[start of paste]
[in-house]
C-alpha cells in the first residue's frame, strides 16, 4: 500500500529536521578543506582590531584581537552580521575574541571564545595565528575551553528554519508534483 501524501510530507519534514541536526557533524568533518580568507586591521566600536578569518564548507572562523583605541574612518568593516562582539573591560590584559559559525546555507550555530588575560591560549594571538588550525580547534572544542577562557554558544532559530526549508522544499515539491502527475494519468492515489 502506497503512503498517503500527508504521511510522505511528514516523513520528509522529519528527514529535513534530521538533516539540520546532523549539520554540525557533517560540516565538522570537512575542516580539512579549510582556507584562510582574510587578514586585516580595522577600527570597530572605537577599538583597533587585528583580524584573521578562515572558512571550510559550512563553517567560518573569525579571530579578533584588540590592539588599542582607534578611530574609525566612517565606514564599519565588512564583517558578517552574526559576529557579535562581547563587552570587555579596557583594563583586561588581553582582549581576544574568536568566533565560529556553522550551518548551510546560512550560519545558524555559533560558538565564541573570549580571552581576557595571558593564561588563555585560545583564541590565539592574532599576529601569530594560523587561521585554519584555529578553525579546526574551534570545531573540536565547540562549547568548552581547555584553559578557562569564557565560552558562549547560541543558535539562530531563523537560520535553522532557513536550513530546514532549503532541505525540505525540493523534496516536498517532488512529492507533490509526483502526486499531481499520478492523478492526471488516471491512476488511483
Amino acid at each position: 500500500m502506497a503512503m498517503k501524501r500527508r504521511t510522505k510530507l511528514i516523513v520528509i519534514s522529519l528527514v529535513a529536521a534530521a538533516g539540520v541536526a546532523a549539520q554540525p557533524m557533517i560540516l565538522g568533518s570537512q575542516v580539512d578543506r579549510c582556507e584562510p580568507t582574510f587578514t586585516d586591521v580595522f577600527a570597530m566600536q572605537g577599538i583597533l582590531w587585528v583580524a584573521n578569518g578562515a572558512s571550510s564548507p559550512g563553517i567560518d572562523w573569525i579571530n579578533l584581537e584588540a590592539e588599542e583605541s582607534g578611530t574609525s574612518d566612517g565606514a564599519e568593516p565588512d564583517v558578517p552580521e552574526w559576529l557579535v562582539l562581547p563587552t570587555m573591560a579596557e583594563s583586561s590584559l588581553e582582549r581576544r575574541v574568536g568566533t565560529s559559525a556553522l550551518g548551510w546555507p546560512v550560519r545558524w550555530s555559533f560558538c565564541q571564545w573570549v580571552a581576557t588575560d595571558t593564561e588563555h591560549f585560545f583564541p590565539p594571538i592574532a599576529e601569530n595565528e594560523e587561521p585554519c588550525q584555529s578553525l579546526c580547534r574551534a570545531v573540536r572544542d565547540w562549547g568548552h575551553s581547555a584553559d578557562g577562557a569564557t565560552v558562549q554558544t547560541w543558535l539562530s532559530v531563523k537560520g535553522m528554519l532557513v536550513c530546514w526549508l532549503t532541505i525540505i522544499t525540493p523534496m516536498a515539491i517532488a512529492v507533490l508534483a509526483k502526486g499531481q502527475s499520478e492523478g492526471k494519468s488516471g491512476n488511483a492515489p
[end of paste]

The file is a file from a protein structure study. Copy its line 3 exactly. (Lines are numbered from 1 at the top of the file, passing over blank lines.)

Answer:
Amino acid at each position: 500500500m502506497a503512503m498517503k501524501r500527508r504521511t510522505k510530507l511528514i516523513v520528509i519534514s522529519l528527514v529535513a529536521a534530521a538533516g539540520v541536526a546532523a549539520q554540525p557533524m557533517i560540516l565538522g568533518s570537512q575542516v580539512d578543506r579549510c582556507e584562510p580568507t582574510f587578514t586585516d586591521v580595522f577600527a570597530m566600536q572605537g577599538i583597533l582590531w587585528v583580524a584573521n578569518g578562515a572558512s571550510s564548507p559550512g563553517i567560518d572562523w573569525i579571530n579578533l584581537e584588540a590592539e588599542e583605541s582607534g578611530t574609525s574612518d566612517g565606514a564599519e568593516p565588512d564583517v558578517p552580521e552574526w559576529l557579535v562582539l562581547p563587552t570587555m573591560a579596557e583594563s583586561s590584559l588581553e582582549r581576544r575574541v574568536g568566533t565560529s559559525a556553522l550551518g548551510w546555507p546560512v550560519r545558524w550555530s555559533f560558538c565564541q571564545w573570549v580571552a581576557t588575560d595571558t593564561e588563555h591560549f585560545f583564541p590565539p594571538i592574532a599576529e601569530n595565528e594560523e587561521p585554519c588550525q584555529s578553525l579546526c580547534r574551534a570545531v573540536r572544542d565547540w562549547g568548552h575551553s581547555a584553559d578557562g577562557a569564557t565560552v558562549q554558544t547560541w543558535l539562530s532559530v531563523k537560520g535553522m528554519l532557513v536550513c530546514w526549508l532549503t532541505i525540505i522544499t525540493p523534496m516536498a515539491i517532488a512529492v507533490l508534483a509526483k502526486g499531481q502527475s499520478e492523478g492526471k494519468s488516471g491512476n488511483a492515489p